The frontman of rock band Greta Van Fleet issued a statement and made a charitable donation after fans called him out for previously wearing Indigenous garb onstage.
Josh Kiszka, 25, posted the statement on Instagram on Monday, following a fan-driven social media campaign calling on him to address the issue:
To our indigenous fans,
I see you. I’ve taken time to listen and gather my thoughts. My appreciation for indigenous culture is bigger than myself. I recognize the harm that ignorance can have on marginalized communities, something I’d never want to perpetuate. Hate, disrespect and prejudice of any kind are not welcome in this community. As I’ve come into adulthood, I’ve been able to grow and learn. This growth has not stopped and will not stop here.
The Chippewa tribe has had a particularly profound impact on my life having been exposed to their ceremonies and customs during my early years growing up in Michigan. I have made a charitable donation [to] the First Nations Development Institute to help keep indigenous traditions like theirs alive and well. Should you want to support with me, please visit firstnations.org.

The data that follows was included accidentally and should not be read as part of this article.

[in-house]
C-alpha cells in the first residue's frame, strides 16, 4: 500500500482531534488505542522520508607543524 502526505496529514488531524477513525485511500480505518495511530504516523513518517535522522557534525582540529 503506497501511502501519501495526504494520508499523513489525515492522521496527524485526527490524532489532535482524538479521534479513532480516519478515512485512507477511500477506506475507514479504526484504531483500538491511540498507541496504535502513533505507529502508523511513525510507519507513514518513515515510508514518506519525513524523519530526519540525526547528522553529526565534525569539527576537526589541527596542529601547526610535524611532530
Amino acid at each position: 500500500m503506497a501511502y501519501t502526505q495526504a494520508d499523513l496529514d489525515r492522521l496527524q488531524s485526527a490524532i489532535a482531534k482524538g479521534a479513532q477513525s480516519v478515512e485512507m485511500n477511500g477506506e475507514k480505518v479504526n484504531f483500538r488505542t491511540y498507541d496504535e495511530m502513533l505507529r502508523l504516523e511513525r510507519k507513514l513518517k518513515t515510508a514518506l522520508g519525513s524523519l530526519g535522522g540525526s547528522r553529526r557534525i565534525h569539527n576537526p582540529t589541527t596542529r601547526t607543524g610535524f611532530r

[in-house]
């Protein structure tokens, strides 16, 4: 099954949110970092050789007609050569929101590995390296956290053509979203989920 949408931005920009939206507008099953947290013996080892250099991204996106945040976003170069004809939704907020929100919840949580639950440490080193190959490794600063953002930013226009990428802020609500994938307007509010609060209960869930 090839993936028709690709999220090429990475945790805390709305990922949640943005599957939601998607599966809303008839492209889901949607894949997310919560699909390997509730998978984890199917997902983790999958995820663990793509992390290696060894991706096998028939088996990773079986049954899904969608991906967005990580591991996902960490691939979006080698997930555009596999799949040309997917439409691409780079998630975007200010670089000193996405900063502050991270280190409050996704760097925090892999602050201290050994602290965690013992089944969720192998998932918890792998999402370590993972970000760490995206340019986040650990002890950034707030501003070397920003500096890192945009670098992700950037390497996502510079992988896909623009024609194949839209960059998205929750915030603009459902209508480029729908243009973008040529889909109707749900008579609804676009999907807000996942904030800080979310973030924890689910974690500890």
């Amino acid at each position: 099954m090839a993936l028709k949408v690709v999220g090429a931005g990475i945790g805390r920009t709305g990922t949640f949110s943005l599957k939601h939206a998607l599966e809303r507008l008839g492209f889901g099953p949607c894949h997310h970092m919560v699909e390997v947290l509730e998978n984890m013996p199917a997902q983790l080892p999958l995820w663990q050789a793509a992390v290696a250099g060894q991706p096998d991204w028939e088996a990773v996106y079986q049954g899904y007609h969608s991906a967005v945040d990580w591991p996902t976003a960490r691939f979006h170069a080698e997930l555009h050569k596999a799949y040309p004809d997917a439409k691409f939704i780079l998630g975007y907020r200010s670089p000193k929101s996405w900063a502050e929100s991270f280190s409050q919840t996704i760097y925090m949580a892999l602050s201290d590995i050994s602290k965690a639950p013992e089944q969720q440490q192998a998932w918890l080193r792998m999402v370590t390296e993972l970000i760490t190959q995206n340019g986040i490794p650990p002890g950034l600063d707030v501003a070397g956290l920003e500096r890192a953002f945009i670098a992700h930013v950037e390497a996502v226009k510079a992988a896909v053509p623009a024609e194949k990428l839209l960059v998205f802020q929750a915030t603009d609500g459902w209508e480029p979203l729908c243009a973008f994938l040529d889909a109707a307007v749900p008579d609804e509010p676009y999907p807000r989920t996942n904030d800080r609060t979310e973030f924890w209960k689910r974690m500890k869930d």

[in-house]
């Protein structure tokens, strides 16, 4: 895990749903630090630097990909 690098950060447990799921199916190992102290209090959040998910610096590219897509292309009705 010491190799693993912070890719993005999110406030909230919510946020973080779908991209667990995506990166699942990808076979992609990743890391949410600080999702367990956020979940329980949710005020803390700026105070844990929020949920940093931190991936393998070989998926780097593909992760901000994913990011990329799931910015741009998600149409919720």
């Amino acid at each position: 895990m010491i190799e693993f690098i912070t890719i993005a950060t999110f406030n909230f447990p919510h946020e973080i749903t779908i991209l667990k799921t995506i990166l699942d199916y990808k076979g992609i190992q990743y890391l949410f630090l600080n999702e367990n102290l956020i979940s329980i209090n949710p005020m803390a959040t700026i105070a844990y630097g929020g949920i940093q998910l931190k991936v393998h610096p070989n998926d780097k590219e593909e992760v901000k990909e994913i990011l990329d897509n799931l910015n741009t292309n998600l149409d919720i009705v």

Peace, Love, Unity & Equality. Always. Josh.
The First Nations Development Institute is a nonprofit organization that assists Indigenous tribes and their communities with economic development, policy, grants, and public education.
Those behind the #SpeakUpGVF campaign said they had previously attempted to contact Kiszka for wearing the garb in 2017 and 2018.
“Indigenous fans and those practicing allyship have tried to contact Josh and ask him to remove the photos and address the cultural appropriation, but he continues to stay silent and the photos continue to stay up,” the campaign wrote on Instagram. “Remaining silent on this is upsetting and is ignorant as it upholds racist ideologies that Indigenous cultures are simply a costume, when they are sacred, and not open for appropriation. Fans created #SpeakUpGVF as a way to get Josh’s and/or GVF’s attention to request that the photos be removed and request an apology to Indigenous people.”
(To critics of “cancel culture”: See? Recognizing that you were wrong isn’t that hard. More of you should try it.)
The band, formed in Frankenmuth, Michigan, is on tour in support of its second studio album, The Battle at Garden’s Gate. The tour kicked off with a string of Michigan dates, but got cut short when members of the band got sick.
Greta Van Fleet is now scheduled to play on Tuesday, Sept. 13 at the Dort Federal Credit Union Event Center in Flint, and Wednesday, Sept. 14 at Eastern Michigan University in Ypsilanti.